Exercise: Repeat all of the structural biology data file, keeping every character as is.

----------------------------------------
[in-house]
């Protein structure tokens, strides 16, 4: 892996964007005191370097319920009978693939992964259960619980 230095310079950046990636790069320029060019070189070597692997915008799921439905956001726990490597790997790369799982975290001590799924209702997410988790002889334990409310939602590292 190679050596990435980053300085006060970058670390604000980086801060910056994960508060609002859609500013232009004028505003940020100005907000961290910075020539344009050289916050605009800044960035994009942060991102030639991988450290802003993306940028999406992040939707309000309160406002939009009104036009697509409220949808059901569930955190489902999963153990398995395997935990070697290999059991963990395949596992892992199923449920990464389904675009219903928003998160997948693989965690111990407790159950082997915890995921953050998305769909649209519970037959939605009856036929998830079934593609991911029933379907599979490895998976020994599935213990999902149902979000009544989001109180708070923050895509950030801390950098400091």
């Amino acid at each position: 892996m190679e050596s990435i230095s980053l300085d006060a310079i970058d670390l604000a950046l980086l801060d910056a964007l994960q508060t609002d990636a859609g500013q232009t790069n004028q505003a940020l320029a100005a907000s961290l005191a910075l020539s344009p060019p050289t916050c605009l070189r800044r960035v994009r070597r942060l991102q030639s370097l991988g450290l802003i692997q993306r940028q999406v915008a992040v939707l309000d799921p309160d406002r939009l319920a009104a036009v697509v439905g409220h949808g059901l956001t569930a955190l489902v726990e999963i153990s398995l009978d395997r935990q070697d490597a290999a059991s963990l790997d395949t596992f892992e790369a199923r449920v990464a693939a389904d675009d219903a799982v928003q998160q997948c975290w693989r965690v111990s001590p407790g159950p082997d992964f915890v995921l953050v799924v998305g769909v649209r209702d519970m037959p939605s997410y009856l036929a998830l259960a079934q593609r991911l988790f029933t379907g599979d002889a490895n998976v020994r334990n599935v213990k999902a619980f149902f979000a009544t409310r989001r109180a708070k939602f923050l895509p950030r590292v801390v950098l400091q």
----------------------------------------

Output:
[in-house]
């Protein structure tokens, strides 16, 4: 892996964007005191370097319920009978693939992964259960619980 230095310079950046990636790069320029060019070189070597692997915008799921439905956001726990490597790997790369799982975290001590799924209702997410988790002889334990409310939602590292 190679050596990435980053300085006060970058670390604000980086801060910056994960508060609002859609500013232009004028505003940020100005907000961290910075020539344009050289916050605009800044960035994009942060991102030639991988450290802003993306940028999406992040939707309000309160406002939009009104036009697509409220949808059901569930955190489902999963153990398995395997935990070697290999059991963990395949596992892992199923449920990464389904675009219903928003998160997948693989965690111990407790159950082997915890995921953050998305769909649209519970037959939605009856036929998830079934593609991911029933379907599979490895998976020994599935213990999902149902979000009544989001109180708070923050895509950030801390950098400091």
């Amino acid at each position: 892996m190679e050596s990435i230095s980053l300085d006060a310079i970058d670390l604000a950046l980086l801060d910056a964007l994960q508060t609002d990636a859609g500013q232009t790069n004028q505003a940020l320029a100005a907000s961290l005191a910075l020539s344009p060019p050289t916050c605009l070189r800044r960035v994009r070597r942060l991102q030639s370097l991988g450290l802003i692997q993306r940028q999406v915008a992040v939707l309000d799921p309160d406002r939009l319920a009104a036009v697509v439905g409220h949808g059901l956001t569930a955190l489902v726990e999963i153990s398995l009978d395997r935990q070697d490597a290999a059991s963990l790997d395949t596992f892992e790369a199923r449920v990464a693939a389904d675009d219903a799982v928003q998160q997948c975290w693989r965690v111990s001590p407790g159950p082997d992964f915890v995921l953050v799924v998305g769909v649209r209702d519970m037959p939605s997410y009856l036929a998830l259960a079934q593609r991911l988790f029933t379907g599979d002889a490895n998976v020994r334990n599935v213990k999902a619980f149902f979000a009544t409310r989001r109180a708070k939602f923050l895509p950030r590292v801390v950098l400091q």